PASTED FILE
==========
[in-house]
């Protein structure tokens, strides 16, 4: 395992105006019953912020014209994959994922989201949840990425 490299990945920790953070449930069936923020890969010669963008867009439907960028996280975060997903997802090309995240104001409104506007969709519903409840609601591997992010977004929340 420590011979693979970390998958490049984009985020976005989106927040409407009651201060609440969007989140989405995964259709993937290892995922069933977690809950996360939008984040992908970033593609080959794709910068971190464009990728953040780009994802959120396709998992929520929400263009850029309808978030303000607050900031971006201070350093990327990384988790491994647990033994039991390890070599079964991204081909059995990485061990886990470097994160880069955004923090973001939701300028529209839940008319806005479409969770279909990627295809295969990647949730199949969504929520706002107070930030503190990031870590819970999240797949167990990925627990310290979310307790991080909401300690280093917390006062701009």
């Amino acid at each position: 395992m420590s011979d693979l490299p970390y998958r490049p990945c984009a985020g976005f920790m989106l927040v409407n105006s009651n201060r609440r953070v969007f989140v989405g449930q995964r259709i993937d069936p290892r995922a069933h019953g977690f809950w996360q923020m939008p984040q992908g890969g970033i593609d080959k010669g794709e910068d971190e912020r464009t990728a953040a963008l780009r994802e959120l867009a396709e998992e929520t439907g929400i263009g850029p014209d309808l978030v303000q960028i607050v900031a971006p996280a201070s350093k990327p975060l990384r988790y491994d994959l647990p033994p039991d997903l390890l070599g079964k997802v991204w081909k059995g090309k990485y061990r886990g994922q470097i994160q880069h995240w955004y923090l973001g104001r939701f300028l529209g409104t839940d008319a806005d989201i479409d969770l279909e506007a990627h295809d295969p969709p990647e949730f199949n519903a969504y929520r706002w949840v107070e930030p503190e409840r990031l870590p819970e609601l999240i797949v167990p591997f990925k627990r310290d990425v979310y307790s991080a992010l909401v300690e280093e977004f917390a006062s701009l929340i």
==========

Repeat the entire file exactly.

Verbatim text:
[in-house]
């Protein structure tokens, strides 16, 4: 395992105006019953912020014209994959994922989201949840990425 490299990945920790953070449930069936923020890969010669963008867009439907960028996280975060997903997802090309995240104001409104506007969709519903409840609601591997992010977004929340 420590011979693979970390998958490049984009985020976005989106927040409407009651201060609440969007989140989405995964259709993937290892995922069933977690809950996360939008984040992908970033593609080959794709910068971190464009990728953040780009994802959120396709998992929520929400263009850029309808978030303000607050900031971006201070350093990327990384988790491994647990033994039991390890070599079964991204081909059995990485061990886990470097994160880069955004923090973001939701300028529209839940008319806005479409969770279909990627295809295969990647949730199949969504929520706002107070930030503190990031870590819970999240797949167990990925627990310290979310307790991080909401300690280093917390006062701009």
């Amino acid at each position: 395992m420590s011979d693979l490299p970390y998958r490049p990945c984009a985020g976005f920790m989106l927040v409407n105006s009651n201060r609440r953070v969007f989140v989405g449930q995964r259709i993937d069936p290892r995922a069933h019953g977690f809950w996360q923020m939008p984040q992908g890969g970033i593609d080959k010669g794709e910068d971190e912020r464009t990728a953040a963008l780009r994802e959120l867009a396709e998992e929520t439907g929400i263009g850029p014209d309808l978030v303000q960028i607050v900031a971006p996280a201070s350093k990327p975060l990384r988790y491994d994959l647990p033994p039991d997903l390890l070599g079964k997802v991204w081909k059995g090309k990485y061990r886990g994922q470097i994160q880069h995240w955004y923090l973001g104001r939701f300028l529209g409104t839940d008319a806005d989201i479409d969770l279909e506007a990627h295809d295969p969709p990647e949730f199949n519903a969504y929520r706002w949840v107070e930030p503190e409840r990031l870590p819970e609601l999240i797949v167990p591997f990925k627990r310290d990425v979310y307790s991080a992010l909401v300690e280093e977004f917390a006062s701009l929340i």